Slow wireless internet is a nightmare, especially if one’s ISP isn’t the problem. Thankfully, Wi-Fi devices are evolving fast, both when it comes to the home equipment and the smart gadgets that connect to said networks. Previously known as 802.11ax, the Wi-Fi 6 standard is just rolling out with the help of new devices such as the Galaxy Note 10. Wi-Fi 6 supports speeds four times higher than Wi-Fi 5 (802.11ac), as long as your ISP and other equipment can deliver it — Wi-Fi 5 can go up to 1.3Gbps. And now we know precisely how fast Wi-Fi can get in the near future, as the first details about Wi-Fi 7 are already here.

Wi-Fi 7 should drop in 2024 at the earliest, but for the time being, it’s called 802.11be in most circles, which makes absolutely no sense to regular mortals. Per CNET, Qualcomm’s vice president of technology V.K. Jones talked about the new standard at Qualcomm’s Wi-Fi Day last month, revealing that he expects Wi-Fi to become faster than wired connections in the coming years, assuming everything goes well.

Improvements over Wi-Fi 6 tech will appear in three phases. The first will bring more capacity to Wi-Fi 6, with European and US governments opening up radio transmissions as soon as next year. That means devices will be able to operate on an additional 6 GHz spectrum, on top of the 2.4GHz and 5GHz bands that already exist.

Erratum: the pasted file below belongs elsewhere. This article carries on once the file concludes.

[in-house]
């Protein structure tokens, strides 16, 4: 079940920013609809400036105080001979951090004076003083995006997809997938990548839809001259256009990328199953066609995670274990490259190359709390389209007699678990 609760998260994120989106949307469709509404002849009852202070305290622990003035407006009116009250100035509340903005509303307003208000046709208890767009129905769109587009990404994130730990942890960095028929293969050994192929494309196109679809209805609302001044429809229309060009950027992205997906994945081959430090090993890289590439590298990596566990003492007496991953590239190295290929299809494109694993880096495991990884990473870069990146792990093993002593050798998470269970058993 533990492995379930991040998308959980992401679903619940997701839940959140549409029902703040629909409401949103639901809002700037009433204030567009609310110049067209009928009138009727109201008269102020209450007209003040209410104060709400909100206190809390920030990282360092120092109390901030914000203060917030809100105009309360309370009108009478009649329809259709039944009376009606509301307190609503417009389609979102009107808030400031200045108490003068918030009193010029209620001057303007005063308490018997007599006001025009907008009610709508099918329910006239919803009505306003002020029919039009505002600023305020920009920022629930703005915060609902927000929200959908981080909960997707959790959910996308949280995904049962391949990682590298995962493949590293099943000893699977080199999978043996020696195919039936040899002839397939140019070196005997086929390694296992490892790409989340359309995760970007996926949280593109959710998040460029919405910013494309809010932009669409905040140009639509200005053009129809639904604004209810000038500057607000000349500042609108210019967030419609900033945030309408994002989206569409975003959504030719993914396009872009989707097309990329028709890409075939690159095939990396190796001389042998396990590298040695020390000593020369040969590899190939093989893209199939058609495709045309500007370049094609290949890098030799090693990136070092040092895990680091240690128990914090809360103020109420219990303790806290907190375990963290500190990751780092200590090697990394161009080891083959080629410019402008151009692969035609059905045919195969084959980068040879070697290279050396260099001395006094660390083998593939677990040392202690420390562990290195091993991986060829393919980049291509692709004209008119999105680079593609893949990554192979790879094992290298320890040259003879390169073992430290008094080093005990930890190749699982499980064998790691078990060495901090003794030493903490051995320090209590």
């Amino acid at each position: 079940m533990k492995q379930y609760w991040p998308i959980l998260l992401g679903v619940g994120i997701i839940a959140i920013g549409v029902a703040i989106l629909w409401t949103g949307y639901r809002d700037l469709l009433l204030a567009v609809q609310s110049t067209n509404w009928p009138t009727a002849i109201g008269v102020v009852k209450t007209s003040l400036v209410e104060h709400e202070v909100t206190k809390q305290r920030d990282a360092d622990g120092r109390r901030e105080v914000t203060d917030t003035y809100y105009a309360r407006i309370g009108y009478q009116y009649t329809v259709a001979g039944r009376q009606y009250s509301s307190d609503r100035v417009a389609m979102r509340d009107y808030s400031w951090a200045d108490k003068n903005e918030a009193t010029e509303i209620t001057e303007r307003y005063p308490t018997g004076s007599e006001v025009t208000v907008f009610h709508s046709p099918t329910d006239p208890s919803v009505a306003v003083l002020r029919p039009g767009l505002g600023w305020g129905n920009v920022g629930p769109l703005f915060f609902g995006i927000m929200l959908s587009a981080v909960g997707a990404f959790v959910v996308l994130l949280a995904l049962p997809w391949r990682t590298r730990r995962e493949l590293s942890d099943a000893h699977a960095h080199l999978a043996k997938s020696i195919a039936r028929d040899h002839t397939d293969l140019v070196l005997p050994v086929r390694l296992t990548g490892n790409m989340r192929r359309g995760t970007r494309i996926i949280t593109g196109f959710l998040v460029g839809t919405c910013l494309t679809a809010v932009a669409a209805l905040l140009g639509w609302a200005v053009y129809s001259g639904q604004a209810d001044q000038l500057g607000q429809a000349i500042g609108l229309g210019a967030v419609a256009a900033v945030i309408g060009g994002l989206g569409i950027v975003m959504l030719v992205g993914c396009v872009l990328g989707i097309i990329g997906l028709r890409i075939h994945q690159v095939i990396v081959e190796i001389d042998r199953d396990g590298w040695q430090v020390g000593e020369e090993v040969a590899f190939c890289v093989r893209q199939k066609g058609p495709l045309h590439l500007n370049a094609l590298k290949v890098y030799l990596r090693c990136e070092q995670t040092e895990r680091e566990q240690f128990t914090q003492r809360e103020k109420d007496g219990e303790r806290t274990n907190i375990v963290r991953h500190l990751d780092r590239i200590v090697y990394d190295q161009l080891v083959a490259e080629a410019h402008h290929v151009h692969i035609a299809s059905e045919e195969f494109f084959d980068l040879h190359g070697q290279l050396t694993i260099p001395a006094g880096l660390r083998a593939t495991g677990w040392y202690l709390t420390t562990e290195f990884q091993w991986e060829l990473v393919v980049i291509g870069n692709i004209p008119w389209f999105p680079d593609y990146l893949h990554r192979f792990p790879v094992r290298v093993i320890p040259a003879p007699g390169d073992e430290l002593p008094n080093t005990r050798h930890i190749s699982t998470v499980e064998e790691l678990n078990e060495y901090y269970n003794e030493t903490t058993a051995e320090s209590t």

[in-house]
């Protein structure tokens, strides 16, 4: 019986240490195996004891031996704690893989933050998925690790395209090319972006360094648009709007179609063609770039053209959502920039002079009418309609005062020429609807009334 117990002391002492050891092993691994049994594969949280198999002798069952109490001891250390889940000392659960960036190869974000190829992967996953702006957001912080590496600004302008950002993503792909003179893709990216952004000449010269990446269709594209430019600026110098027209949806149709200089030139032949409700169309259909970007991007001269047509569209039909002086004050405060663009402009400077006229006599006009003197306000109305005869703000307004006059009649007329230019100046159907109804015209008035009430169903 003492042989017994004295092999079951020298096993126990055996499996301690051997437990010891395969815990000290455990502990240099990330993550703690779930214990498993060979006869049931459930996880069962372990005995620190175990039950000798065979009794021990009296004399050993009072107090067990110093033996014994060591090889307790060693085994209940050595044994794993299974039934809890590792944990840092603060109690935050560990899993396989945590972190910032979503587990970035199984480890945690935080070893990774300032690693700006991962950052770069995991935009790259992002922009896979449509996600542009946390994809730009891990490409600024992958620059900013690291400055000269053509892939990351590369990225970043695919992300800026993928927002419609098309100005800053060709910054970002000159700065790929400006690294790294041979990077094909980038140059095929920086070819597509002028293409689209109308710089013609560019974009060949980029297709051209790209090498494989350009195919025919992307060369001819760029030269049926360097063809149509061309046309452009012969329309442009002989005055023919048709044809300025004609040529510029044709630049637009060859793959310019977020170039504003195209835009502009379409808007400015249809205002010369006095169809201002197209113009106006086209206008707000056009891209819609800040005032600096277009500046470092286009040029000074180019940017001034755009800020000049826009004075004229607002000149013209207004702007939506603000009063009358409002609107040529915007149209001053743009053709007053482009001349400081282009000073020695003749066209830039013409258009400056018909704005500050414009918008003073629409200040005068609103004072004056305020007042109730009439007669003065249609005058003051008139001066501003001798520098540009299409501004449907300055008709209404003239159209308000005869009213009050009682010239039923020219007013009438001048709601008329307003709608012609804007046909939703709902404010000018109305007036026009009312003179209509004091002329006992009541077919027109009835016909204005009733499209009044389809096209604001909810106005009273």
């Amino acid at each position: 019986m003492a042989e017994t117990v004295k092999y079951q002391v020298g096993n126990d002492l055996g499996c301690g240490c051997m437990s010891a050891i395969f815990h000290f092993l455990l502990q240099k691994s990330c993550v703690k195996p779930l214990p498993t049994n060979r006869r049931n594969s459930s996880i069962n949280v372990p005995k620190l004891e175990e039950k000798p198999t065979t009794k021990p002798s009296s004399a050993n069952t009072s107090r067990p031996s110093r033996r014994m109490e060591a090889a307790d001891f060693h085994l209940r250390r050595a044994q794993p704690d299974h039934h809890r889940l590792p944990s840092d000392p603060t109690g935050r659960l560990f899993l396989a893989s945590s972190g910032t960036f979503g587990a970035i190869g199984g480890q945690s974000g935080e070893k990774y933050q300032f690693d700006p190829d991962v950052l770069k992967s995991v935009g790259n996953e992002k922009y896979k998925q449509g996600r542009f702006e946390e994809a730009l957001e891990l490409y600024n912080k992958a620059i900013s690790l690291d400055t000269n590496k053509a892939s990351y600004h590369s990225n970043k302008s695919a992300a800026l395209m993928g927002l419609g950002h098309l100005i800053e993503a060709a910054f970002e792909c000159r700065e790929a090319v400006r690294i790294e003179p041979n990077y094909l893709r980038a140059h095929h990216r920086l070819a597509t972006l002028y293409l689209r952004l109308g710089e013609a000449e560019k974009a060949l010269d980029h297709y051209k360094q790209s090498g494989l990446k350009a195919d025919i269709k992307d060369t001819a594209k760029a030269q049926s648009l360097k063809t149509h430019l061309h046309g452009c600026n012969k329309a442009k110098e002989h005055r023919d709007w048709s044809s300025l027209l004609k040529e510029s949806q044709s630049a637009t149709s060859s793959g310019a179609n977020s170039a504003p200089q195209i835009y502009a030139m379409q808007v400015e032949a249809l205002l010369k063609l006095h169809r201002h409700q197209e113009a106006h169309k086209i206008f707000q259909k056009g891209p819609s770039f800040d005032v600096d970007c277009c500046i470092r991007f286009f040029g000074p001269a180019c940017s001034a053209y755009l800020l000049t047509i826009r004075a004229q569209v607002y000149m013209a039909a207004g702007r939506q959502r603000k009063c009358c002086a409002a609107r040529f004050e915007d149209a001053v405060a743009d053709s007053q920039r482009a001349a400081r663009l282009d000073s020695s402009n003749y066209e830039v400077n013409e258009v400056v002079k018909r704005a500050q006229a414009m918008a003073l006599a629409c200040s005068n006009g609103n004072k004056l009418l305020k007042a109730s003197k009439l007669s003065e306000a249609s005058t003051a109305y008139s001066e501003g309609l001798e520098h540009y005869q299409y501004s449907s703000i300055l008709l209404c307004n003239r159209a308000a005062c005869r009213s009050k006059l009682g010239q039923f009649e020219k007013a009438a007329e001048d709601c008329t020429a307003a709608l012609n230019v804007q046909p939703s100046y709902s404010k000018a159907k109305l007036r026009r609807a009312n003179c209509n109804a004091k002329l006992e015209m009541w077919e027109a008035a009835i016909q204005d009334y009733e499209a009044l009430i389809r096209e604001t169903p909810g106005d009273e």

Wi-Fi 6 speeds will then increase in 2022 for people uploading data from phones and PCs thanks to a new technology called UL MU-MIMO, short for uplink multiuser multiple-input multiple-output. You don’t need to know exactly what that means, other than to know the acronym stands for faster Wi-Fi.

Two years after that, the 802.11be upgrades will arrive, which might end up being called Wi-Fi 7. We’ll get one other acronym, called CMU-MIMO (coordinated multiuser MIMO), which should boost speed and range, and decongest traffic. 802.11be will also support the simultaneous use of the two or three bands, which would boost speeds even further. Finally, an upgrade that squeezes more data into a radio signal called 4096-QAM will also improve home Wi-Fi.

As CNET explains, it’s too early for the Wi-Fi Alliance to assign the Wi-Fi 7 moniker to 802.11be. But we do know the IEEE, which develops these standards for Wi-Fi Alliance certification, has already proposed the 30Gbps speed for 802.11be, which would be a massive improvement over Wi-Fi 6.

That’s all great on paper, but, again, to make the most of the latest Wi-Fi standard, you’ll need an internet connection that supports such speeds, as well as compatible devices.